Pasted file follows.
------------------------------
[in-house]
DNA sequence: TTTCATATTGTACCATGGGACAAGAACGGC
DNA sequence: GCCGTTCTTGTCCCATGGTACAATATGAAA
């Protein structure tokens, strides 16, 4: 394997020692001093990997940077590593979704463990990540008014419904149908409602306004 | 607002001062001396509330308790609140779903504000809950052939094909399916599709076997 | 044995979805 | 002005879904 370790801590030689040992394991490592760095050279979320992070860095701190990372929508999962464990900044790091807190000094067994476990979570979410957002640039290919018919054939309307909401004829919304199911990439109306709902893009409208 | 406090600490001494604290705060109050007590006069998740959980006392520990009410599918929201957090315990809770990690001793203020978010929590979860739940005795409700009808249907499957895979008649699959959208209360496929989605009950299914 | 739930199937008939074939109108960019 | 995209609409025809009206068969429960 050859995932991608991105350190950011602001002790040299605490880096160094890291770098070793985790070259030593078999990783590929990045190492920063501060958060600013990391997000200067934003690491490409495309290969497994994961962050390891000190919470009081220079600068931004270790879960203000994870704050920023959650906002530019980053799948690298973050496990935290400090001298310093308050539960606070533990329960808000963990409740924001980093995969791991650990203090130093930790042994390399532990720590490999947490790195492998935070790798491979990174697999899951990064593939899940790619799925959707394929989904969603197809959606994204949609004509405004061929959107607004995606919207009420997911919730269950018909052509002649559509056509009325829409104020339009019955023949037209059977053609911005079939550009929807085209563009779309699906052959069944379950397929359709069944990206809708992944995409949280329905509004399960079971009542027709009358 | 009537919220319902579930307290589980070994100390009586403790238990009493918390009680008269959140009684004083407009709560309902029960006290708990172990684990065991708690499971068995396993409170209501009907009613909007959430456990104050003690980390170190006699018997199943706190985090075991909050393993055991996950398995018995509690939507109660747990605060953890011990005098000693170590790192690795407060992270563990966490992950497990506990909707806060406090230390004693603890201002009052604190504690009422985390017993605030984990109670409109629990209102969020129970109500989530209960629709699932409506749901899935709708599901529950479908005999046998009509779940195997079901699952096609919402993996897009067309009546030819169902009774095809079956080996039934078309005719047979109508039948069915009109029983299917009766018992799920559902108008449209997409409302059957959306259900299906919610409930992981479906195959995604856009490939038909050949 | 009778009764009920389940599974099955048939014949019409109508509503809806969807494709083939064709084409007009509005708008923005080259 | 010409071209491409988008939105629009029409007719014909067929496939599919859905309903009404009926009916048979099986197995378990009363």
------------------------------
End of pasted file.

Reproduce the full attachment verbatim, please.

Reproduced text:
[in-house]
DNA sequence: TTTCATATTGTACCATGGGACAAGAACGGC
DNA sequence: GCCGTTCTTGTCCCATGGTACAATATGAAA
């Protein structure tokens, strides 16, 4: 394997020692001093990997940077590593979704463990990540008014419904149908409602306004 | 607002001062001396509330308790609140779903504000809950052939094909399916599709076997 | 044995979805 | 002005879904 370790801590030689040992394991490592760095050279979320992070860095701190990372929508999962464990900044790091807190000094067994476990979570979410957002640039290919018919054939309307909401004829919304199911990439109306709902893009409208 | 406090600490001494604290705060109050007590006069998740959980006392520990009410599918929201957090315990809770990690001793203020978010929590979860739940005795409700009808249907499957895979008649699959959208209360496929989605009950299914 | 739930199937008939074939109108960019 | 995209609409025809009206068969429960 050859995932991608991105350190950011602001002790040299605490880096160094890291770098070793985790070259030593078999990783590929990045190492920063501060958060600013990391997000200067934003690491490409495309290969497994994961962050390891000190919470009081220079600068931004270790879960203000994870704050920023959650906002530019980053799948690298973050496990935290400090001298310093308050539960606070533990329960808000963990409740924001980093995969791991650990203090130093930790042994390399532990720590490999947490790195492998935070790798491979990174697999899951990064593939899940790619799925959707394929989904969603197809959606994204949609004509405004061929959107607004995606919207009420997911919730269950018909052509002649559509056509009325829409104020339009019955023949037209059977053609911005079939550009929807085209563009779309699906052959069944379950397929359709069944990206809708992944995409949280329905509004399960079971009542027709009358 | 009537919220319902579930307290589980070994100390009586403790238990009493918390009680008269959140009684004083407009709560309902029960006290708990172990684990065991708690499971068995396993409170209501009907009613909007959430456990104050003690980390170190006699018997199943706190985090075991909050393993055991996950398995018995509690939507109660747990605060953890011990005098000693170590790192690795407060992270563990966490992950497990506990909707806060406090230390004693603890201002009052604190504690009422985390017993605030984990109670409109629990209102969020129970109500989530209960629709699932409506749901899935709708599901529950479908005999046998009509779940195997079901699952096609919402993996897009067309009546030819169902009774095809079956080996039934078309005719047979109508039948069915009109029983299917009766018992799920559902108008449209997409409302059957959306259900299906919610409930992981479906195959995604856009490939038909050949 | 009778009764009920389940599974099955048939014949019409109508509503809806969807494709083939064709084409007009509005708008923005080259 | 010409071209491409988008939105629009029409007719014909067929496939599919859905309903009404009926009916048979099986197995378990009363």